For the music industry, 2021 was definitely a memorable year. With concerts and live entertainment essentially on ice for much of the year, consumers pivoted, directing their expendable income to physical products instead, resulting in a landmark year for record stores. Variety reported in March that 2021 marked the first year since 1996 that both “CDs and vinyl records experienced revenue growth in the same year.” This boom saw vinyl records breaking through the $1 billion revenue threshold for the first time since 1986 — an extension of the format’s resurgence, which has seen revenues grow for 15 consecutive years.
That trend has started to slow a bit in 2022, however.
“People aren’t hiding [from the pandemic] in their basement with their turntable anymore,” said Dennis Hite of NewBo Vinyl Emporium in Cedar Rapids.
Discretionary income is again being spread across other outlets as society regains its equilibrium, and wallets have become tighter due to broader economic trends. Various stores cited everything from rising inflation and gas prices to political uncertainty as reasons sales have slowed down.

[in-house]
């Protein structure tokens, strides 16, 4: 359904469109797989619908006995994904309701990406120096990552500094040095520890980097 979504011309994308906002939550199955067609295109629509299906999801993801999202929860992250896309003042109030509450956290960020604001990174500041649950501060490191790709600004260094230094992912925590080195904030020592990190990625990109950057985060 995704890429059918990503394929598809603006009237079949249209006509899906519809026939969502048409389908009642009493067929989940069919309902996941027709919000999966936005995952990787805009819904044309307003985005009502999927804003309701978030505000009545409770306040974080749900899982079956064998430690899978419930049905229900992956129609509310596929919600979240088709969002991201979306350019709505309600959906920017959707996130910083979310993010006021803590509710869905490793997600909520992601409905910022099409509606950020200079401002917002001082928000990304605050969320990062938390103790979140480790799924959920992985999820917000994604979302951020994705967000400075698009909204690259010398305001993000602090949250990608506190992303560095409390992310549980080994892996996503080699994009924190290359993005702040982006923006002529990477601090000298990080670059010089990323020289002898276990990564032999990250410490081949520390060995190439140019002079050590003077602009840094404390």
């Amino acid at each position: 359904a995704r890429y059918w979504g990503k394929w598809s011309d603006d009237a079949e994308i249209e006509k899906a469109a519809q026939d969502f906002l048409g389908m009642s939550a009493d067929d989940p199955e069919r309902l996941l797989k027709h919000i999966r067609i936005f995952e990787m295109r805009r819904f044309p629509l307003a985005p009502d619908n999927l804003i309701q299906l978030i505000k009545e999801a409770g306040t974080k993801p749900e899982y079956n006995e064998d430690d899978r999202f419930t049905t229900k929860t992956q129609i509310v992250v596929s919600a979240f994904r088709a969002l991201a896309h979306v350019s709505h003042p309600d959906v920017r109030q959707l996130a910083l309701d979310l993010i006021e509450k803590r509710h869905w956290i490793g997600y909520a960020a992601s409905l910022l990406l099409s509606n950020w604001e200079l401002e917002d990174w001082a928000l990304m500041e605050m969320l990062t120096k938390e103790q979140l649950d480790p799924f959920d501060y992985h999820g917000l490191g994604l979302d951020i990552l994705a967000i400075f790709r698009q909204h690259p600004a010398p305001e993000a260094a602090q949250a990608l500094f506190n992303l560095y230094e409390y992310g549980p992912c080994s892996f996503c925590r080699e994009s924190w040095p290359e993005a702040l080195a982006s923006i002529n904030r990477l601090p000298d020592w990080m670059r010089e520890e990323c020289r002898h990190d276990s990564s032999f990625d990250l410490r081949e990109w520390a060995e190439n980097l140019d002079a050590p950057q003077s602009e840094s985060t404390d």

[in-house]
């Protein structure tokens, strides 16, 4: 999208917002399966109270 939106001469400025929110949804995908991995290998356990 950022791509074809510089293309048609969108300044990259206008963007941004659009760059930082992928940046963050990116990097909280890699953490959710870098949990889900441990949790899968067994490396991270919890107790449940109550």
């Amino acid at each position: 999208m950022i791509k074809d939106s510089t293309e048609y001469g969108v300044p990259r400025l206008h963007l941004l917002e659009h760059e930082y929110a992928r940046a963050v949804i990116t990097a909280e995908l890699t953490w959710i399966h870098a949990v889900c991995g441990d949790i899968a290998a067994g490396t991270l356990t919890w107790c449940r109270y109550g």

“Now that people feel more comfortable going out and going to bars and restaurants and movie theaters again, some of that entertainment money is now going to other places,” said Nate Niceswanger of Zzz Records in Des Moines.
With the holiday season fast approaching, we spoke with a cross-section of those still waving the flag for independent record stores throughout the state to better understand what today’s record store ecosystem looks like across Iowa, and how record stores continue to serve local communities.
A quick head-count reveals no fewer than 30 stores around the state that sell new and used vinyl records. Yet while the format has largely returned to the zeitgeist, the evolution from vinyl to cassettes to CDs to digital took with it many retail casualties across the region. With the introduction of CDs 40 years ago, vinyl as a format was put on life support, and most albums lost the bulk of their value.
“Records were almost getting phased out when I was getting started,” said John Rohlf, who opened Metro Records in Cedar Falls 28 years ago.
“This is not an industry that is easy to survive in,” said Niceswanger, who noted Zzz Records has largely hewn close to its market in music and selling ephemera since first opening in 2000.